The ongoing period of COVID-19 has created a number of challenges to the Higher Education experience of students and staff across the country. At Bishop Grosseteste University (BGU) the English Department Team have risen to the task of finding innovative and adaptive ways for students to interact and learn socially as Dr Amy Albudri, Lecturer in English at BGU, explains:
The university experience is about so much more than what we do in the classroom
“Since the university experience is about so much more than what we do in the classroom it is important to seek out ways of coming together during the current pandemic. It was with this in mind that BGU’s English department hosted ‘a night in with Shakespeare’ in which we dressed up, watched, and discussed the Royal Shakespeare Company’s newly immersive production of A Midsummer Night’s Dream, all from the comfort of our own homes!
William Shakespeare was a man of great vision who would no doubt have approved of this breakthrough in dramatic execution. The production uses live motion capture to take the audience on a journey through the forest with Puck (actor and avatar EM Williams) performing in a motion capture suit upon a virtual stage. The brilliance of the RSC actors’ performance was matched on this occasion by their spectacular fusion of technology and verse. Having lived through several outbreaks of bubonic plague (which resulted in the closure of London’s playhouses) Shakespeare would be delighted to know that we have found a way to keep theatre alive during lockdown!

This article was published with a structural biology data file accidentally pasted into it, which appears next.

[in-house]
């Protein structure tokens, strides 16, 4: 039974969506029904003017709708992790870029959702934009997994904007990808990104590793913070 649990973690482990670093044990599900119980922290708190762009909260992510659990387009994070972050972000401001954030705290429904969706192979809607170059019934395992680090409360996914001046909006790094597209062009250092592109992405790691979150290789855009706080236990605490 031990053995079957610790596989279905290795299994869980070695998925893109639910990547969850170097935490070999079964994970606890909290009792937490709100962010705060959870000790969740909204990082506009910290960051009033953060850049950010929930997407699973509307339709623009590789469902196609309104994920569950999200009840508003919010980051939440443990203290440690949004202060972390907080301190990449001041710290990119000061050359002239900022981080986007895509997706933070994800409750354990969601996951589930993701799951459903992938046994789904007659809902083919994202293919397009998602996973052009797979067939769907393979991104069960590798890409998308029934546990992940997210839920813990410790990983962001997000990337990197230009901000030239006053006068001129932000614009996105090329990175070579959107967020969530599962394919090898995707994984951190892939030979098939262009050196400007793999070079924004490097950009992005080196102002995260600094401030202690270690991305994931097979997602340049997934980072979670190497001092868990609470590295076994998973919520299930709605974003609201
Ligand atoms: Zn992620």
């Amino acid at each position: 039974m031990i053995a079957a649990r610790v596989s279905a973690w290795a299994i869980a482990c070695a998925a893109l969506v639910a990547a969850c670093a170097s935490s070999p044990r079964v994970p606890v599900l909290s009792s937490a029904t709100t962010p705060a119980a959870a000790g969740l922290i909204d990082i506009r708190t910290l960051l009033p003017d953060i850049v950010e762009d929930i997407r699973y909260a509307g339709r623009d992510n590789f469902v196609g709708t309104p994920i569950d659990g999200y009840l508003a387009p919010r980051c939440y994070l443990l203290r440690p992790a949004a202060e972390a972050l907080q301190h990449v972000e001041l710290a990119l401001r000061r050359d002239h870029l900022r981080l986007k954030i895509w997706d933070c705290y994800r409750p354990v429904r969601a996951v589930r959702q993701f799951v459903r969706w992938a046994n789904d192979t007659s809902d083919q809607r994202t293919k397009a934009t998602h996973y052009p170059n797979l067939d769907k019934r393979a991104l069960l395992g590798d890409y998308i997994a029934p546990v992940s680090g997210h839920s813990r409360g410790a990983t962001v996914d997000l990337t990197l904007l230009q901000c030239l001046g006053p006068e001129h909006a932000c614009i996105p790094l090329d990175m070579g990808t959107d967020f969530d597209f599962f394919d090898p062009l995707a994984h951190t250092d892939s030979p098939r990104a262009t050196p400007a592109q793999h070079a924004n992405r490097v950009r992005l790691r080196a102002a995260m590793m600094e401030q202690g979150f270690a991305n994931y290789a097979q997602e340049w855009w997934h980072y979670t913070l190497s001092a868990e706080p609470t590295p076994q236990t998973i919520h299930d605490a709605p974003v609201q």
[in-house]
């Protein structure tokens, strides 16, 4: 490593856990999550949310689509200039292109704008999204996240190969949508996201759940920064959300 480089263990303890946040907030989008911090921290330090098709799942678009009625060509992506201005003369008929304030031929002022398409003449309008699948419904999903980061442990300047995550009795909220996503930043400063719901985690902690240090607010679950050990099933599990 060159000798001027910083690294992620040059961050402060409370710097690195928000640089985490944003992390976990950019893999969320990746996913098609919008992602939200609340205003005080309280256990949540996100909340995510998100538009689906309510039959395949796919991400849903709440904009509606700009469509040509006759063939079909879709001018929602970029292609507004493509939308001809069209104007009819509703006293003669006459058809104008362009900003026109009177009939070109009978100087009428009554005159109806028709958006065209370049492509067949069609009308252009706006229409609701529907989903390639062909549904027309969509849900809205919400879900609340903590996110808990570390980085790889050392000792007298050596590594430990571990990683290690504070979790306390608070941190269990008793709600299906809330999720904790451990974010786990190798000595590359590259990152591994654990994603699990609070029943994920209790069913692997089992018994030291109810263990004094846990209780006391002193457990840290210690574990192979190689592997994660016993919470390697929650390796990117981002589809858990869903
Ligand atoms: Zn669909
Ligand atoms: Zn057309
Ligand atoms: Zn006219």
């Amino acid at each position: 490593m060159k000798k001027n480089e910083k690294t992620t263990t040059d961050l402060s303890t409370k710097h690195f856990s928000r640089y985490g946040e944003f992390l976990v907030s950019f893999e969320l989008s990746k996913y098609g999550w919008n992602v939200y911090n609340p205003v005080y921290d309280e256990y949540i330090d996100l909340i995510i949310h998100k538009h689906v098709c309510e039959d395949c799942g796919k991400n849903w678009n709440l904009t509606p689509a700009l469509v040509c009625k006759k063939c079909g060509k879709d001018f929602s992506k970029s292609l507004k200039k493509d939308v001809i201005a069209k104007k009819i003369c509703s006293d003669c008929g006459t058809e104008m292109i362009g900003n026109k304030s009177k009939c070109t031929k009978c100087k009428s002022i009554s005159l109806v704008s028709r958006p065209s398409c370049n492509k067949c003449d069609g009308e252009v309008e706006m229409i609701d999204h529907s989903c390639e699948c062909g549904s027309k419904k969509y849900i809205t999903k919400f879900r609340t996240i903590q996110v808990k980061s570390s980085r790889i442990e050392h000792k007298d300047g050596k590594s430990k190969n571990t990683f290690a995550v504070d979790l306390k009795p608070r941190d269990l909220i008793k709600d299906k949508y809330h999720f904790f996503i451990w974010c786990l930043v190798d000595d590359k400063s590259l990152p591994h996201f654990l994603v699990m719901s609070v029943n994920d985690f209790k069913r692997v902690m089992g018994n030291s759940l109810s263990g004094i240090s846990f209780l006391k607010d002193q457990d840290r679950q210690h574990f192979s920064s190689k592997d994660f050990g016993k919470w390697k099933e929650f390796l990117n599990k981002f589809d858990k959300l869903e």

At BGU we experience the great Bard’s work as he intended, ‘on stage’ as well as ‘on page’. He never expected his plays to be studied in solitude: at The Globe Theatre his stories united old and young, rich and poor. Our night in with Shakespeare brought us together in much the same way, albeit digitally, to enjoy this reimagining of a classic work. Melissa Bryant, a first-year English student, notes that ‘in the current time mental health is especially important; it was nice to socialise by watching A Midsummer Night’s Dream in production together’.
The performance has also supplemented our academic studies. In our ‘Shakespearean Worlds’ module we consistently question whether it is important to remain true to the dramatist’s original lines or whether adaptations should reflect the cultural contexts in which they are produced. In the spirit of fusing old and new, Emily Gee, an English undergraduate, has created a beautiful piece of digital art inspired by the ethereal online production.
We look forward to returning to theatres when we can enjoy Shakespeare’s plays as he intended…but for now remain grateful for the opportunities that technology and the RSC have enabled.”
Article image: ‘A Midsummer Night’s Dream’ by Emily Gee
The department English at BGU was recently ranked 22nd in the UK in The Sunday Times Good University Guide along with receiving 100% satisfaction in the latest National Student Survey. To find out how you can create your own successes in our collaborative learning community, visit our website, speak to a member of our Enquiries Team or join us on one of our Open Days.